Work in progress or work in process (WIP) is a way of calculating the value of all the goods on your factory floor that are not quite finished. These goods are more valuable than raw materials because you've incurred some labor and overhead, but less valuable than finished goods that are ready for sale. As WIP will eventually convert to revenue, it's an asset for the business. You record it as such on the company's balance sheet.
Understanding Work in Progress
Say that ABC Corporation manufactures washing machines. It takes two weeks to make a washing machine. At the end of the month, the company counts its inventory. It has 5,000 completed washing machines ready for shipping and 2,000 partially completed machines. Once finished, the partially completed machines will be ready for sale and will convert to finished goods inventory. Until then, they are recorded as an asset under the heading "work in progress" on the company's balance sheet, similar to raw materials and inventory.
How to Calculate Work in Progress
To calculate the value of your work-in-progress inventory, you simply add together the cost of all the components you have consumed to reach this point in your production. Different businesses have different costs but generally, an accountant would compile all the raw material costs, direct labor costs and factory overhead associated with the work. The WIP entry is then recorded as a sum of these costs.
Breaking It Down
ABC Corporation, for example, might have raw materials such as washing machine parts, drums, motors, circuit boards and the pallets it uses for shipping. To find the raw materials component of their WIP, the company would take its raw materials inventory at the beginning of the last accounting period, add any raw materials purchased during the current period and subtract the ending raw materials inventory. The resulting figure is the number of raw materials that ABC is currently using in production.
Direct labor is all the labor that's been invested by ABC Corp. on the factory floor to assemble the washing machines. For example, it would include the salaries of production-line workers who assemble the components, welders who weld the washing machine structures together and electricians who program and test the circuit boards.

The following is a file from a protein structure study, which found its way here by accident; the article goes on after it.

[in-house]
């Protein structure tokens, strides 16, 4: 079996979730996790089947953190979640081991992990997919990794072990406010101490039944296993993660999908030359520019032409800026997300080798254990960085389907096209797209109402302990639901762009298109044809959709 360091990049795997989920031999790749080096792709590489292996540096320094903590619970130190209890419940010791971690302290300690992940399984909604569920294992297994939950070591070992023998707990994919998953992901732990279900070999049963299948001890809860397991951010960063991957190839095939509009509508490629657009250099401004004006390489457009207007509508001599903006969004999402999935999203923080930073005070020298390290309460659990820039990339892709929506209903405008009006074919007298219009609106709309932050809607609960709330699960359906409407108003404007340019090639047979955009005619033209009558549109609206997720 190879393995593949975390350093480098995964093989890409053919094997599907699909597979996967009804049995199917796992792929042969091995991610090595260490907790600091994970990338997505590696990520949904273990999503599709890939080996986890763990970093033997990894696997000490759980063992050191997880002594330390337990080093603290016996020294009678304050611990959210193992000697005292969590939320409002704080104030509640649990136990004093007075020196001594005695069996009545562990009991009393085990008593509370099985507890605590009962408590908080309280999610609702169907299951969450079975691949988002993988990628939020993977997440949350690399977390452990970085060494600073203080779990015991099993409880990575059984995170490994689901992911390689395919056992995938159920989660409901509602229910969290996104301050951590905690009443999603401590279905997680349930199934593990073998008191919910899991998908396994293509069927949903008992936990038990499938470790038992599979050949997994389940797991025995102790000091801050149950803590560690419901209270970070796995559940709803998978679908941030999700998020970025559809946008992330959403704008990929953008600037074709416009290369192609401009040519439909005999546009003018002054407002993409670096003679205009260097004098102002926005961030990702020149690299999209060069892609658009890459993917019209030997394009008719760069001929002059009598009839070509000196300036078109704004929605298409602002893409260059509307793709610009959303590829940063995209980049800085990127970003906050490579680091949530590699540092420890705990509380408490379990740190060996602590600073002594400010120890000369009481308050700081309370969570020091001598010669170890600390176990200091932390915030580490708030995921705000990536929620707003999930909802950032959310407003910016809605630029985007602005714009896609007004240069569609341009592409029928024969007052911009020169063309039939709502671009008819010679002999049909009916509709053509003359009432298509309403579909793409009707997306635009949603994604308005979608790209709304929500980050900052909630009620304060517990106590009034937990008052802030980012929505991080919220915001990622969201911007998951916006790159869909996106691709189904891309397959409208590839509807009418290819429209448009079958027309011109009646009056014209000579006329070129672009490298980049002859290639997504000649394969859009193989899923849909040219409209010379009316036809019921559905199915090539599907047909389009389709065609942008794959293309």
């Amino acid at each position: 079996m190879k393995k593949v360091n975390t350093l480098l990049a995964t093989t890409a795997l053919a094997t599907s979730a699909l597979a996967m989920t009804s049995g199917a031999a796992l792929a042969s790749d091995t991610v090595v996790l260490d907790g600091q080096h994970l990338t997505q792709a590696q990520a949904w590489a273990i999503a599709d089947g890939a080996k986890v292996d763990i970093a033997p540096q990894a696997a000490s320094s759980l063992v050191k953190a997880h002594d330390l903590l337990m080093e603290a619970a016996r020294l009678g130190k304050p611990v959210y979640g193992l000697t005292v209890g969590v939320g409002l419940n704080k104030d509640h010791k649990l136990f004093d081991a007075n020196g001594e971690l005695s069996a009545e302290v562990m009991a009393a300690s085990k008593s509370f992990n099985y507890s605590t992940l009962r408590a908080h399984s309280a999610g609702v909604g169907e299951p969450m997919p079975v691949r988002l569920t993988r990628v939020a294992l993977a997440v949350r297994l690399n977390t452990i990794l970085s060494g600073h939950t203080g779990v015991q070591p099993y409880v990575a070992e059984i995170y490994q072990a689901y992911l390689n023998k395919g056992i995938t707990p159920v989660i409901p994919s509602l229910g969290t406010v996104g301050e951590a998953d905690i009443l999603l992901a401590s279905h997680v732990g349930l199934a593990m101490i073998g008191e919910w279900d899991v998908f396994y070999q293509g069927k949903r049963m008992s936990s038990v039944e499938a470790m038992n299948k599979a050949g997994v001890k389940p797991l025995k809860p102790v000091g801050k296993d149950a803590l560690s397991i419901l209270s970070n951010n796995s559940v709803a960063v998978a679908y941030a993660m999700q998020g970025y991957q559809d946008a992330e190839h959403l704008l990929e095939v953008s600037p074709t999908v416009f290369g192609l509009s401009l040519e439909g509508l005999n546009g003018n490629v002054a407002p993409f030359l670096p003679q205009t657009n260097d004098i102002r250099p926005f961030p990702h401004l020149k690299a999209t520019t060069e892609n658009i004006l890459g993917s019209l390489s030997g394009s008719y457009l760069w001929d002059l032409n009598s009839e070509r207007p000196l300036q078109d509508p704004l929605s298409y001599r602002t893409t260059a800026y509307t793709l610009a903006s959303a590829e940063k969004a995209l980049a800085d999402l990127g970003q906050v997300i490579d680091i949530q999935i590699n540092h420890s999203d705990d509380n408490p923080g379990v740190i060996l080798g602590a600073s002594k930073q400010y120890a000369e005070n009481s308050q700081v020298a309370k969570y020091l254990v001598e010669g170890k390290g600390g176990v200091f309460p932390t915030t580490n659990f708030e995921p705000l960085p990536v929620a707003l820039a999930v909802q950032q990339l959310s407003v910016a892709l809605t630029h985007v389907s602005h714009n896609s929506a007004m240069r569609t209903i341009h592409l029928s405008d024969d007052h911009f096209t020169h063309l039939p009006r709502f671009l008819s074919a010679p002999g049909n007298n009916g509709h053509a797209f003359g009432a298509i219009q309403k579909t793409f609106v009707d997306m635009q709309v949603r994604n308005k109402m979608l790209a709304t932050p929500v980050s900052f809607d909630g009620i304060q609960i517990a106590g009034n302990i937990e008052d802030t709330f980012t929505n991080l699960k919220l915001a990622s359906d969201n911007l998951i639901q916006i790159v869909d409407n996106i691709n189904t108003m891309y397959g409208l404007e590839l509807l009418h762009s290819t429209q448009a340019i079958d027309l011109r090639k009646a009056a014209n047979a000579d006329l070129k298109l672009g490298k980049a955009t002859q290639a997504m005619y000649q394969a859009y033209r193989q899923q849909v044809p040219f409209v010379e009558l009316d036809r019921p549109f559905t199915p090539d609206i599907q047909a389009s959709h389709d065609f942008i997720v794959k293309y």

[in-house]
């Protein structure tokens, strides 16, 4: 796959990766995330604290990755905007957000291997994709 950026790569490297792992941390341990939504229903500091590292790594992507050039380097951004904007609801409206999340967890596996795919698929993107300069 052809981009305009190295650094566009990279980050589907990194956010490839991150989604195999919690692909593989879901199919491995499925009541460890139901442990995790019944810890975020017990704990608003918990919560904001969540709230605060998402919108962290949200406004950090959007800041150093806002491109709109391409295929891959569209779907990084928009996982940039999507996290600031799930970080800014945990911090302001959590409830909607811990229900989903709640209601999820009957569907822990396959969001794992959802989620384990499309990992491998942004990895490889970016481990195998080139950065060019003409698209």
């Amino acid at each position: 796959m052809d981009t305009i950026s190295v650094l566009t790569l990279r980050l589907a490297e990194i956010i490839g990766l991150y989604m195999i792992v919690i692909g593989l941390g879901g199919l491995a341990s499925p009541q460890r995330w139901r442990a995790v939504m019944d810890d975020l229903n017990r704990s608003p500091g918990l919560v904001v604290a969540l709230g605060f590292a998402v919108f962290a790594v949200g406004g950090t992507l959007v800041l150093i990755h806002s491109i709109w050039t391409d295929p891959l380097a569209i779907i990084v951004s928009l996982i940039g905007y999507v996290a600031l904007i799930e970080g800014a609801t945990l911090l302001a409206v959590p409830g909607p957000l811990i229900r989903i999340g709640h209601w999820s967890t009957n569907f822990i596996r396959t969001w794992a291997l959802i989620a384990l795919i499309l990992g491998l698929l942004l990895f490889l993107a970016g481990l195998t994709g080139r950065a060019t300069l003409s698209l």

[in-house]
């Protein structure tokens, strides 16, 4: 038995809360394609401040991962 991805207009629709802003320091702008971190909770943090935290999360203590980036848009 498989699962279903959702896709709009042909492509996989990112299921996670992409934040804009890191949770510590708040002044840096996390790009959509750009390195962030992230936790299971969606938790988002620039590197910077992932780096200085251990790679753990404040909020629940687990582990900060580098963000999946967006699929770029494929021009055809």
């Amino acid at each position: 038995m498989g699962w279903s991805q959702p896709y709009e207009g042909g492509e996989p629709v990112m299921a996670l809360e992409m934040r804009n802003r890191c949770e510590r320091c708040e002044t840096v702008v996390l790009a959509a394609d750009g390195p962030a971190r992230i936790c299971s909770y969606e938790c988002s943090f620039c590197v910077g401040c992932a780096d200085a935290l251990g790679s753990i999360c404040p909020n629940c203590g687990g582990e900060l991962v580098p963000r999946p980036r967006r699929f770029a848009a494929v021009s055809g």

Manufacturing overhead includes all the costs that are not directly related to manufacturing the washing machines such as manager salaries, administrative expenses, rent, utilities, taxes, insurance and marketing expenses. Most companies rely on accountants to calculate an appropriate proportion of these costs.
Why Work In Progress Matters
Work in progress sits in the middle of your manufacturing process between raw materials and finished product. It clearly isn't worth as much as finished goods which are valued at your sales prices, but it is worth more than raw materials because you have incurred some overhead. While the bare WIP figure will not tell you very much, changes in WIP from one period to the next can reveal some key information about your company.
For example, an increase in WIP suggests one of two things: that you have more orders coming in, or that it's taking too long to get your products off the production line and into the hands of consumers. The former is a sign of business growth and managers may need to hire additional labor or raise capital to cope with demand; the latter suggests that your production process is not running smoothly. Customers do not buy partially completed goods so it's in a company's best interest to keep work in progress inventory as low as possible.